Monday, August 2, 2021

Virtually no one leads the charmed life you think they do

I've mentioned how I attend Weight Weights/WW meetings every Saturday morning. There are many reasons for doing this, and not all of them are weight- or health-related.

A key factor in my decision to drive out to Mentor for 8am meetings is my WW leader Jenn. She has an inspiring personal story, having lost an amazing amount of weight and keeping it off over time.

But what most attracts people to Jenn, I think, is how relatable she is. She still struggles every day to do the right things when it comes to her health. She knows what it's like to want to say, "Screw it, I'm eating the gallon of ice cream."

She also understands -- perhaps better than anyone I've ever met -- the mental and emotional aspects of healthy living and weight loss.

At a recent meeting, Jenn said something I thought was especially profound. Actually, I think she was quoting another WW leader named Liz, who I don't happen to know, but the sentiment is so Jenn that I'll always connect it to her.

This isn't verbatim, but what she said in essence was, "If everyone got together and put all their problems into a pile on the floor so that everyone else could see them, you would gladly take your own problems back, put them in your pocket, and walk out the door."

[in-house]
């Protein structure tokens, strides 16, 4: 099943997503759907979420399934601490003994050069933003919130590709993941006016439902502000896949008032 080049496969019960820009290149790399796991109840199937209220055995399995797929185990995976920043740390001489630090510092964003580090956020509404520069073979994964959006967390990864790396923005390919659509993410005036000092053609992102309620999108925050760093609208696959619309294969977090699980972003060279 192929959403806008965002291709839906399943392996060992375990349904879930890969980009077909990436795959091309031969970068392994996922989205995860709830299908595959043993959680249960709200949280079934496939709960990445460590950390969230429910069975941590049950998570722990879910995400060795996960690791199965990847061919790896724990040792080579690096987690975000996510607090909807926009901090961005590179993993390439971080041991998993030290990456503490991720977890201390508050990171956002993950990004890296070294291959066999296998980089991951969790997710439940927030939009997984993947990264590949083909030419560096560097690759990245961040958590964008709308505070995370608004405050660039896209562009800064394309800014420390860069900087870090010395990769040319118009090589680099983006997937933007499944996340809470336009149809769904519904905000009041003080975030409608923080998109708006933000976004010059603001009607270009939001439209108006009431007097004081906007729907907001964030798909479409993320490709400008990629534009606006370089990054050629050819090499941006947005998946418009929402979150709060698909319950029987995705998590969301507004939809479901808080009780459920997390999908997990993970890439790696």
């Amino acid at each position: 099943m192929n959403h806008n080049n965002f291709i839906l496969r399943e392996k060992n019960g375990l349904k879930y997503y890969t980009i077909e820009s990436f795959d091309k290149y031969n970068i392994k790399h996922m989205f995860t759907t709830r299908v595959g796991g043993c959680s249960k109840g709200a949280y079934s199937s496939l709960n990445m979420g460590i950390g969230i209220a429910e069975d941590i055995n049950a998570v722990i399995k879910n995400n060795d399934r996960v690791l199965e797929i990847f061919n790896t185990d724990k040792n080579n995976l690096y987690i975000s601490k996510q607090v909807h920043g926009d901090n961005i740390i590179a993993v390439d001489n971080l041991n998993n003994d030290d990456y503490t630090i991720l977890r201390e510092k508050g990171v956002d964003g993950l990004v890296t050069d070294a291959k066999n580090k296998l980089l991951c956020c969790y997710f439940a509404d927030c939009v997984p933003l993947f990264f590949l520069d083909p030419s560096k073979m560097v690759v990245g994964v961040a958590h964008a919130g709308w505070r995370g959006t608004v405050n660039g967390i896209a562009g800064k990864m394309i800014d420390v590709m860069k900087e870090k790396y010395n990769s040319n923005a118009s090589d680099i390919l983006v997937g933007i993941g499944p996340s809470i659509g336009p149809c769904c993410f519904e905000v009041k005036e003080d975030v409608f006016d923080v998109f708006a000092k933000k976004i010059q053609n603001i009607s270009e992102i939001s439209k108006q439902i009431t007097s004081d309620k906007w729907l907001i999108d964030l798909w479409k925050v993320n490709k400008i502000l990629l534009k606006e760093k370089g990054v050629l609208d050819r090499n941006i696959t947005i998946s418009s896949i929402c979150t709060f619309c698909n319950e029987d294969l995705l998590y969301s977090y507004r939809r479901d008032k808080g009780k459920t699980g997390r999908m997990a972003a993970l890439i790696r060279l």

In other words, not only is there always someone with a greater struggle than you, it's also important to realize that there is no one who doesn't have struggles. No matter how people may seem to you, they have their problems, and you're probably better equipped to deal with your own than theirs.

This struck me hard. I always say I have nothing to complain about, but I complain anyway. Yet, there is truth in what Jenn said. I would rather have my own issues and problems than anyone else's. And in the overall scheme of things, those issues and problems are relatively light.

Much of it comes down to changing your mindset (as it always seems to). The things I whine about "having" to do really should be looked at as things I "get" to do.

I "get" to prioritize my health every day. I "get" to go to work, where I can grow personally and professionally and support my family. I "get" to maintain a house and yard in a world where some people will never have the chance to own either.

That's the mindset I want. I'm not there yet, but I'm getting closer. I hope you are, too.

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